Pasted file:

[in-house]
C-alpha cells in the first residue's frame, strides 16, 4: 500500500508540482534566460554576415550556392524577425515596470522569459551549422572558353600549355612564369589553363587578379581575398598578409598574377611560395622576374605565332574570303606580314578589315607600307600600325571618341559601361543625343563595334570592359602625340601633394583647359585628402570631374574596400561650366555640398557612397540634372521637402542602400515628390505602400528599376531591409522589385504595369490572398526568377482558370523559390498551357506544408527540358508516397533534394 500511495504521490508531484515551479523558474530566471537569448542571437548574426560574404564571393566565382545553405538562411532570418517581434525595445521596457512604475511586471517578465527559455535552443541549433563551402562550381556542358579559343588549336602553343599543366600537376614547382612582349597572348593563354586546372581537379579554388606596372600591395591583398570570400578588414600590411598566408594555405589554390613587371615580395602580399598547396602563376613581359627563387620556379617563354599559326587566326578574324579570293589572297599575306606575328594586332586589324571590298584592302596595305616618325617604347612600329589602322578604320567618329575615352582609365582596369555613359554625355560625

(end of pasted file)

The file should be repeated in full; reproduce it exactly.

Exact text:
[in-house]
C-alpha cells in the first residue's frame, strides 16, 4: 500500500508540482534566460554576415550556392524577425515596470522569459551549422572558353600549355612564369589553363587578379581575398598578409598574377611560395622576374605565332574570303606580314578589315607600307600600325571618341559601361543625343563595334570592359602625340601633394583647359585628402570631374574596400561650366555640398557612397540634372521637402542602400515628390505602400528599376531591409522589385504595369490572398526568377482558370523559390498551357506544408527540358508516397533534394 500511495504521490508531484515551479523558474530566471537569448542571437548574426560574404564571393566565382545553405538562411532570418517581434525595445521596457512604475511586471517578465527559455535552443541549433563551402562550381556542358579559343588549336602553343599543366600537376614547382612582349597572348593563354586546372581537379579554388606596372600591395591583398570570400578588414600590411598566408594555405589554390613587371615580395602580399598547396602563376613581359627563387620556379617563354599559326587566326578574324579570293589572297599575306606575328594586332586589324571590298584592302596595305616618325617604347612600329589602322578604320567618329575615352582609365582596369555613359554625355560625